When the chocolate is set, carefully cut the giant s’more into 36 small squares. It might be easiest to let it sit at room temperature for 10 minutes before cutting it, so the chocolate isn’t quite so cold. If any of the pieces break apart while you’re cutting them, glue them back together with melted chocolate—you need your squares to be one piece when you fry them. Keep the s’mores squares in the refrigerator until you’re ready to fry.

To fry, pour the frying oil into a medium saucepan so that it’s 2 inches deep, and insert the candy thermometer. Heat the oil over medium heat until it reaches 375 F (191 C). Once at 375 F, take a s’more and dip it in the batter, turning it over with your hands until it’s completely covered. Let excess batter drip back into the bowl, then gently drop it into the oil. Repeat with 3-4 more pieces, so you’re frying 4-5 at a time.

Fry them for about 2 minutes total, until puffed and golden brown. Monitor them and flip them if necessary so they cook evenly on all sides. Remove them from the oil using a frying skimmer or slotted spoon and place them on a paper towel-lined baking sheet to drain. Repeat with the rest of the s’mores and batter. Watch the temperature of the oil and keep it between 375-380 F (191-193 C). For this recipe, it’s better to have the oil on the hotter side, so the pieces cook faster. If they take too long, the marshmallow melts away entirely. A short, fast cooking time will crisp up the s’mores and give you melty chocolate and gooey marshmallow inside.

Serve Deep Fried S’mores immediately.

       

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31 Responses to Deep Fried S’mores
  1. You are EVIL…but in a most delightful way!

    As good as these sound and look though, I would have to do one thing to make them work for me and that is to char those marshmallows…something about that char is critical for me…maybe it better brings back memories of Girl Scout campfires?

    Yummmmm.

    • Elizabeth says:

      I’m twirling my evil villain mustache as I write this!

      LOVE the idea of charring the marshmallows! I’m a little bummed I didn’t think of it when I was making them–I think that really would have been the perfect touch. Guess I’ll just have to make them again sometime. :)

  2. How did you get them so round? I tried my hand at donut holes for the first time last weekend and even with those had trouble getting them to stay a nice shape.

    • Elizabeth says:

      I actually didn’t do anything! The s’mores were square when I dipped them, but puffed up when they fried. Actually, all of my fried goodies have turned out round–even the strawberries. I think it must have to do with the batter puffing around the center. Since doughnut holes are dough (duh) they must behave differently. Hopefully yours still tasted great, though!

  3. I thought nothing could top ice cream week…

  4. You are definitely my (sugar) HERO for making this! Omfg… I want them all. ALL OF THEM. Seriously hoping I can find deep fried s’mores at the local county fair now.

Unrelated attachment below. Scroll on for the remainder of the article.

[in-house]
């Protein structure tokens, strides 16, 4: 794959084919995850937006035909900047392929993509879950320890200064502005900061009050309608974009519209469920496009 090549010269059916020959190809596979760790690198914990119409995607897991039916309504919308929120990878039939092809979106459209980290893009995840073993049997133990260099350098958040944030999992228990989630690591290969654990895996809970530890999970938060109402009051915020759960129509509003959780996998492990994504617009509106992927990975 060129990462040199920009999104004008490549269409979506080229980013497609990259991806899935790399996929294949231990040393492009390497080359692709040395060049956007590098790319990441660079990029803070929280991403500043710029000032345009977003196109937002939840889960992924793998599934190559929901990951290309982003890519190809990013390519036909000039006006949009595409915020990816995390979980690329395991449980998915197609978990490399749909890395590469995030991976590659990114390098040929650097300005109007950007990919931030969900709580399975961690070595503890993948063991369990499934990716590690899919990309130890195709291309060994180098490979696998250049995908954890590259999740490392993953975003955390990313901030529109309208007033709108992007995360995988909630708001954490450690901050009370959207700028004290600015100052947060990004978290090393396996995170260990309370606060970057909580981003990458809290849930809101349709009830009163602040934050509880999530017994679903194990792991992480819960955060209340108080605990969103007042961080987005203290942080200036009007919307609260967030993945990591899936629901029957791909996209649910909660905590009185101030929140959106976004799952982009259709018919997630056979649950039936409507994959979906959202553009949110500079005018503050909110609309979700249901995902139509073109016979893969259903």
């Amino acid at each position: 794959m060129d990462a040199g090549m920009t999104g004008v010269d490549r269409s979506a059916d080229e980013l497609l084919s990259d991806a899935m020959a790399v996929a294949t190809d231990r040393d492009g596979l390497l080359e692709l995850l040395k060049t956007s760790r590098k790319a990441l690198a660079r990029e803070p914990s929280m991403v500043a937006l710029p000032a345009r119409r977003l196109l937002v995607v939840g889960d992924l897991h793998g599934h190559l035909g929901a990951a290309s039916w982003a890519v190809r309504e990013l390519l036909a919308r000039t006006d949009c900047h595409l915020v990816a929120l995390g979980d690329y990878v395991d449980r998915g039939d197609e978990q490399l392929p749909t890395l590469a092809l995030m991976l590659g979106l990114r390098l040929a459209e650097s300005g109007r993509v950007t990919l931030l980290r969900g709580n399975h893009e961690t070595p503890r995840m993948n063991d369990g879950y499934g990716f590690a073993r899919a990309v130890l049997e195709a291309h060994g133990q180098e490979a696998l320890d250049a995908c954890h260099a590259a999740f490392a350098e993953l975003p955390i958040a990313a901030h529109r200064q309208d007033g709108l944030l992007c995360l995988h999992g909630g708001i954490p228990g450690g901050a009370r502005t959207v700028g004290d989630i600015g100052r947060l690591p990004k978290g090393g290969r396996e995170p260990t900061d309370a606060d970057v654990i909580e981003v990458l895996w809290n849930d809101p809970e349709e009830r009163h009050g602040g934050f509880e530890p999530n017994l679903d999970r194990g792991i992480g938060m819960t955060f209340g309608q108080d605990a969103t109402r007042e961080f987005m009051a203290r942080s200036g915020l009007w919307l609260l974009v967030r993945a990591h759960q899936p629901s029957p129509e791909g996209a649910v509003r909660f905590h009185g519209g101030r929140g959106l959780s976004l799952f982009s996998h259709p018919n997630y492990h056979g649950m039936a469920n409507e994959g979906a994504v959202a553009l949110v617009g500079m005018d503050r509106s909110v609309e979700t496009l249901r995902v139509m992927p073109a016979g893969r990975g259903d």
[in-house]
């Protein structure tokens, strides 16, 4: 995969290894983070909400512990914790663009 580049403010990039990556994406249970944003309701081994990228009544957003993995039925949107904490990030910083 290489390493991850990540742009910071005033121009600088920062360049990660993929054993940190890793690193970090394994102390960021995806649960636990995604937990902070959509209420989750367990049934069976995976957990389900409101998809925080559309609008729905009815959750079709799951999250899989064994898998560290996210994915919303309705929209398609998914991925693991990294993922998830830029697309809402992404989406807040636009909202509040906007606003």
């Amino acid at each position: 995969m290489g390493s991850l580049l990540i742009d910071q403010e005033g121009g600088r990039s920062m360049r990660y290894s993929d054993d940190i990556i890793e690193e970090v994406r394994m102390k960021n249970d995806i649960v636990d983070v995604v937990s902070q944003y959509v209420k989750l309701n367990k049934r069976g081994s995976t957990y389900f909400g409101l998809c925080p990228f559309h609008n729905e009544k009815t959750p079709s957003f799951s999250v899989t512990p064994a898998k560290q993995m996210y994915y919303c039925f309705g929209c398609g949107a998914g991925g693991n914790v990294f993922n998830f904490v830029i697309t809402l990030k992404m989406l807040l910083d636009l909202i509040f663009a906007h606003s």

• Elizabeth says:

      Thanks Ashley! Please report back. I didn’t make it to the fair this year so I’m dying to know what crazy stuff they’ve come out with.

  5. Man, what a way to temporarily end your deep frying venture. These look soooo good it’s unreal.

  6. I will never look at anything the same anymore! I think I might start throwing fried things back into the fryer for a double dose:) I adore melty s’mores and I thought (sadly) the season was over. No way! I won’t let s’mores go that easy! I want to try them this way now. You are so creative!

    • Elizabeth says:

      Quick, to the deep fryer! Must fry all the things! Seriously, though, of course it’s not healthy but it has been fun to realize that almost anything can be fried…and it’s usually an improvement. :)

  7. Andie says:

    Where have you been all my life

  8. If I ever get over my fear of deep frying , I am making these for breakfast! You are deep fry goddess, what will you think of next?

  9. alex says:

    yes, must have these! great recipe!

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  11. Those look too good to be true! : )

  12. Oh.My.Heavens!! This looks absolutely incredible! You’ve taken s’mores to a whole new level and it is glorious!!

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  16. Abby says:

    Same question with this as the one I asked on fried cheesecake! Is it critical that these be served right away? :) Have you tried eating room-temperature versions of these?

    • Elizabeth says:

      Hi Abby! I don’t think they’re nearly as good when they’re cool–the chocolate hardens back up a bit and the texture of the marshmallow is a little sketchy too. It’s not disgusting, but it’s really not so great. Of the deep fried treats I’ve done, my first choice for serving at room temp would be deep fried cookie dough, and cheesecake would be my second choice.

  17. […] Recipe and photo via  sugarhero.com […]

  18. Lisa says:

    We celebrate what we’ve christened “Deep Fried Friday”, which happens the day after Thanksgiving (because really, what better way to follow a day of gluttony with a day of gorging?). It started as a way to get more use out of the oil from the deep fried turkey and has become a Vonfeldt tradition. :) I’m definitely going to add this idea to the list for this year!!